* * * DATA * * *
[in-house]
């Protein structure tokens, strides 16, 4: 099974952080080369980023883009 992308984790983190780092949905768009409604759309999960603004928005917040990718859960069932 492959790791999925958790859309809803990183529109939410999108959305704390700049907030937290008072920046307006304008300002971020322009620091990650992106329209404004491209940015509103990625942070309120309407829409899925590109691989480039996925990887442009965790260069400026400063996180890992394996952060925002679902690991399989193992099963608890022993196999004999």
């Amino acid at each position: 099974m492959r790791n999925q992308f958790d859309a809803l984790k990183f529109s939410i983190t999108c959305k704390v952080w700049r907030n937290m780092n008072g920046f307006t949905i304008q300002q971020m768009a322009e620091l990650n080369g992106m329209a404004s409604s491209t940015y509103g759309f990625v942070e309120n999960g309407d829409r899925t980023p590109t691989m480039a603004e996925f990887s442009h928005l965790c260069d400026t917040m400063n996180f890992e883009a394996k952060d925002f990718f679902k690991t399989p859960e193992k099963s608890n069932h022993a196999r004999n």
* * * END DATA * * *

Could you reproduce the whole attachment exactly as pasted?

[in-house]
């Protein structure tokens, strides 16, 4: 099974952080080369980023883009 992308984790983190780092949905768009409604759309999960603004928005917040990718859960069932 492959790791999925958790859309809803990183529109939410999108959305704390700049907030937290008072920046307006304008300002971020322009620091990650992106329209404004491209940015509103990625942070309120309407829409899925590109691989480039996925990887442009965790260069400026400063996180890992394996952060925002679902690991399989193992099963608890022993196999004999």
């Amino acid at each position: 099974m492959r790791n999925q992308f958790d859309a809803l984790k990183f529109s939410i983190t999108c959305k704390v952080w700049r907030n937290m780092n008072g920046f307006t949905i304008q300002q971020m768009a322009e620091l990650n080369g992106m329209a404004s409604s491209t940015y509103g759309f990625v942070e309120n999960g309407d829409r899925t980023p590109t691989m480039a603004e996925f990887s442009h928005l965790c260069d400026t917040m400063n996180f890992e883009a394996k952060d925002f990718f679902k690991t399989p859960e193992k099963s608890n069932h022993a196999r004999n």